In an era dominated by Catenaccio with defenses very difficult to break through, there were a handful of true playmakers who could find a way and one such man was Gianni “Golden Boy” Rivera. The man who recently celebrated his 76th birthday was a teenage sensation. He went on to grace football fields around Italy, Europe, and the world for almost two decades and left an undeniable mark on the Rossoneri.
Born Giovanni Rivera on the 18th August 1943 in Alessandria, Piedmont, he quickly developed a passion for football from an early age. He joined his local team and his move up the ranks was so rapid that he made his Serie A debut at the tender age of just 15, interestingly enough against his future team’s city rivals Inter. His first full season in the Italian top flight yielded six goals from 25 games, a remarkable scoring rate for someone who was not only inexperienced, but not an out and out forward.
He was smooth and composed and the way he glided around the pitch did not go unnoticed, and he was quickly snapped up by AC Milan for a record breaking transfer fee of around one and a half million Euros. The thinking behind his signing was that he will be the long term replacement for Juan Alberto Schiaffino, as the Uruguayan was very close to retirement.
The 1950 World Cup winner would play an important role as a mentor to the young phenom.
One would think being the “new kid on the block” that the now 16-year old would have to bide his time for minutes on the pitch, but he played in 30 of the 34 games il Diavolo played in Serie A that campaign.
Following that season, the San Siro side appointed Nereo Rocco as it’s manager in 1961 and he and Rivera would start a long & fruitful relationship for years to come.
Rocco built his team around Rivera and was rewarded as he scored ten goals in the next year, as Milan won the Scudetto. Rivera’s vision, ability to pick a pass, and the sheer entertainment he brought to the field made him a real fan favorite with Milanisti and even made his national team debut that same season.
However, his Azzurri legacy deserved so much more…
At club level however, his influence seemed to increase with each game. Five years earlier, they had lost their first European Cup final to Real Madrid in what was undoubtedly the closest fought final for Los Blancos of that era, however in 1963, history was created.
With Rivera as the creative hub, pulling the strings in midfield, dictating the tempo of the play like the leader of an orchestra, Milan won Europe’s most prestigious competition for the first time. This was secured with a 2-1 win over defending champions Benfica. They banged in 33 goals along the way with Rivera contributing two, but with countless assists.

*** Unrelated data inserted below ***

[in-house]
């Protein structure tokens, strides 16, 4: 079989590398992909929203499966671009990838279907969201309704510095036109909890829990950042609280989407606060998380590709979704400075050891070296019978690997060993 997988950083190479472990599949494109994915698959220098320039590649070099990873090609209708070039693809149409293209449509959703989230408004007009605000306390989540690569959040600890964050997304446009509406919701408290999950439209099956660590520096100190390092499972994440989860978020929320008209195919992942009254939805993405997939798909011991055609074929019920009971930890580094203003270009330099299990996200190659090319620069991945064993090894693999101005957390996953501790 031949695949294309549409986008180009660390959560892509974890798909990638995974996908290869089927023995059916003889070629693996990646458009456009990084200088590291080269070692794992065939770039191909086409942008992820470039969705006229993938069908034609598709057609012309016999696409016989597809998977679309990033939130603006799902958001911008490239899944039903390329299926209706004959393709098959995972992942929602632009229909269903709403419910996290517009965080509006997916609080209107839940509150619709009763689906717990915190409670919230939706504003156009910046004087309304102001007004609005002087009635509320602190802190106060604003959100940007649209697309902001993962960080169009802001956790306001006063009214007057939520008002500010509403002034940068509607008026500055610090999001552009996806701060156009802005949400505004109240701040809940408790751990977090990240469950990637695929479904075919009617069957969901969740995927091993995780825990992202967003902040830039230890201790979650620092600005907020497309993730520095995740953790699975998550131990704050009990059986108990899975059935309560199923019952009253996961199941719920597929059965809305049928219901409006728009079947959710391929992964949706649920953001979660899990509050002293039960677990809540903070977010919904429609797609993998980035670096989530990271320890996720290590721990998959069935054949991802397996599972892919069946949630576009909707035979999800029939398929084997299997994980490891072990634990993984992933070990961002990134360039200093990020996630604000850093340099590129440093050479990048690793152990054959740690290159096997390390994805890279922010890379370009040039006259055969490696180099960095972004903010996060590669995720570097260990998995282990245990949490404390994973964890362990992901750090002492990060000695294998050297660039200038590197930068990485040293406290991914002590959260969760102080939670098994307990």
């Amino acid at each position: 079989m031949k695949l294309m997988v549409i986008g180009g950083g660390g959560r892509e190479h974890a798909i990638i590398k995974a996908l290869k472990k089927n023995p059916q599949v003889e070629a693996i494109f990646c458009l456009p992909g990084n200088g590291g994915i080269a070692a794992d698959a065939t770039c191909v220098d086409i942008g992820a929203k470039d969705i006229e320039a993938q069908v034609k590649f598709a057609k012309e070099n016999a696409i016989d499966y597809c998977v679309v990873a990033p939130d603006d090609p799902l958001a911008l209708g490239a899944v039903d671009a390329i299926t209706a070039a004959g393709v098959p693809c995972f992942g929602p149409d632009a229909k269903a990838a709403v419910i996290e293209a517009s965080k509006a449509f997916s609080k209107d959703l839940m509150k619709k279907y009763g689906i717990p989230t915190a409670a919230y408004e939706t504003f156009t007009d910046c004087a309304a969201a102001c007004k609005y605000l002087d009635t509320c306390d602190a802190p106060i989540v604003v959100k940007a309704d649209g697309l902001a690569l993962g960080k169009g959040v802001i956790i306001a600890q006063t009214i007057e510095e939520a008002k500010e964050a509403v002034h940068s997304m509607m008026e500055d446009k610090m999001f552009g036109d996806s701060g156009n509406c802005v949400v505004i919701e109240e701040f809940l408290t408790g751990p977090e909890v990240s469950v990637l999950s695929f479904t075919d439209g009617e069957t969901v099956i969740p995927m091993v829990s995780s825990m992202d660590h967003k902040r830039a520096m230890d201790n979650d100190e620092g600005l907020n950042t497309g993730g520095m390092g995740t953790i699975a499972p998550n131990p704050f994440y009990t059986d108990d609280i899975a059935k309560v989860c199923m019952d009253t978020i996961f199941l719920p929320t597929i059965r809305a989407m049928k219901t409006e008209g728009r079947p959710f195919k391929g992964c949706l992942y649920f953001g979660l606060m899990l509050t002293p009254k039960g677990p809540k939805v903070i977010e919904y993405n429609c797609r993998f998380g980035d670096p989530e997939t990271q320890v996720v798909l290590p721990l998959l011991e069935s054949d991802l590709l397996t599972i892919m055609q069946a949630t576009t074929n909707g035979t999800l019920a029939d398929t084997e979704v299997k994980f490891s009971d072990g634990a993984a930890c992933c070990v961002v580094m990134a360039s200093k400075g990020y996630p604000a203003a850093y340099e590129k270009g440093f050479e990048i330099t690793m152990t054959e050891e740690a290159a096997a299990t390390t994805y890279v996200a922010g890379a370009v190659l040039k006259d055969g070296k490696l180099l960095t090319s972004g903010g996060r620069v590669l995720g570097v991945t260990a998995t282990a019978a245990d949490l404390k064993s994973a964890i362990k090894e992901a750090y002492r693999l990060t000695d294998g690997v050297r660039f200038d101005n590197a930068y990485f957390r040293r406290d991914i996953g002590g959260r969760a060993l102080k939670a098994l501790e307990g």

However, following the win, Rocco left and a barren period was to befall the club.
By this time Rivera had earned praise from everyone from Giuseppe Meazza to legendary journalist Gianni Brera and his status as one of the world’s true elite players was assured.
Following Rocco’s departure, Milan had to watch on as city-rivals Inter dominated both at home and abroad, with little to cheer. However, a maiden Coppa Italia triumph was achieved with Rivera the leading scorer with seven strikes.
Then El Paron returned and it was as if Rivera’s best friend & father had returned all in one. In his first season back, Milan did the double. The Scudetto and their first ever UEFA Cup Winners Cup; the club was truly back! They confirmed their status as the best team in the world when they captured both the European Cup & Intercontinental Cup in 1969 and Rivera’s influence was so integral that he won the Ballon d’Or and thus, became the first Italian to claim the award.
Rivera was not only a brilliant player on the field, but a fierce defender of the club colors. This was particularly evident during the 1971-1972 campaign when he was banned for nine matches after criticizing referees, claiming they favored rivals Juventus. Milan lost out to the Serie A title to Juventus by a single point.
During the early 70’s, the Rossoneri finished runners up for three consecutive campaigns, but achieved a couple Coppa Italia titles and a second Cup Winners Cup in 1973. At this point in his career Rivera became much more a goal-scorer. He finished joint Capocanniere with Paolo Pulici & Guiseppe Savoldi that year.
As the years wore on, it was inevitable that the golden boy powers would naturally decline, however he was still able to help the club win another Coppa Italia in 1977 and finally the tenth Scudetto, meaning they could adorn the star on the shirt.
At international level, Rivera was part of four World Cup squads, including the team that reached the final in 1970 and also the only Azzurri team to so far win the European Championship in 1968.
However, his Italy time was rife with controversy with managers, due to a lack of playing time and the so called Staffeta. This was a tactic whereby Sandro Mazzola would start the match, while Rivera would replace the Inter man after the interval in the hope that the opposition’s tiring defense would be ripe for the Milan man to exploit.
Following his retirement in 1979, Rivera became the club’s vice-President and served in that role for seven seasons. Silvio Berlusconi took over ownership of the club in 1986. Both men were reportedly at different ends of the political spectrum causing a split between the two.
In total, Rivera played 658 games and scored 164 goals with Milan. He won two European Cups, two Cup Winners Cups, three Scudetti, four Coppa Italia’s among a plethora of other awards and individual honors.
Determining the greatest ever player for any club is a difficult task, let alone a club like Milan, but one man that must always be in that debate, is Gianni “The Golden Boy” Rivera.